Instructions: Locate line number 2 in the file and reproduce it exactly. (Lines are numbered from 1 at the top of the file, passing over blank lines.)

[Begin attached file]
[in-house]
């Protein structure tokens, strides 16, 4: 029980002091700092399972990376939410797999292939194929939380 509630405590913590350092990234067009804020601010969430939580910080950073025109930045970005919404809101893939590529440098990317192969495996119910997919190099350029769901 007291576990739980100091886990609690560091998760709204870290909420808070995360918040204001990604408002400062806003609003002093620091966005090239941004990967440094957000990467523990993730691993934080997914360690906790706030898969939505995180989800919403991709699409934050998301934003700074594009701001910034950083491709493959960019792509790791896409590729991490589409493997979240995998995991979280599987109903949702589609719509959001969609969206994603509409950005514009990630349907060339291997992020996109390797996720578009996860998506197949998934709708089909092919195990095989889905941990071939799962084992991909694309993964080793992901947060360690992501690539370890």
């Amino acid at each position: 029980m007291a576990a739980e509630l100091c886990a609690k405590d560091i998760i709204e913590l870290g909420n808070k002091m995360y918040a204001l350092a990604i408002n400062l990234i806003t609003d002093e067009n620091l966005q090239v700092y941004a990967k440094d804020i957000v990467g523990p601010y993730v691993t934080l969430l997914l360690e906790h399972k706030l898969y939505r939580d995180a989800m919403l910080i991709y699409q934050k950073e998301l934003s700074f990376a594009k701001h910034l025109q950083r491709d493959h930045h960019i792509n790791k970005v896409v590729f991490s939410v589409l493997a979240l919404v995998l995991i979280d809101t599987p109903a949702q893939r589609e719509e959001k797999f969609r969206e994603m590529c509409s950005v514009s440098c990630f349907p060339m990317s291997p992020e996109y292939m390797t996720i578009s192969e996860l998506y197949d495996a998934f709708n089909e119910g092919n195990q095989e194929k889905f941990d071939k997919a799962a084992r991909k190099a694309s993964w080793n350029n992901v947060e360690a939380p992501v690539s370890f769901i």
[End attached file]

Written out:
């Protein structure tokens, strides 16, 4: 029980002091700092399972990376939410797999292939194929939380 509630405590913590350092990234067009804020601010969430939580910080950073025109930045970005919404809101893939590529440098990317192969495996119910997919190099350029769901 007291576990739980100091886990609690560091998760709204870290909420808070995360918040204001990604408002400062806003609003002093620091966005090239941004990967440094957000990467523990993730691993934080997914360690906790706030898969939505995180989800919403991709699409934050998301934003700074594009701001910034950083491709493959960019792509790791896409590729991490589409493997979240995998995991979280599987109903949702589609719509959001969609969206994603509409950005514009990630349907060339291997992020996109390797996720578009996860998506197949998934709708089909092919195990095989889905941990071939799962084992991909694309993964080793992901947060360690992501690539370890």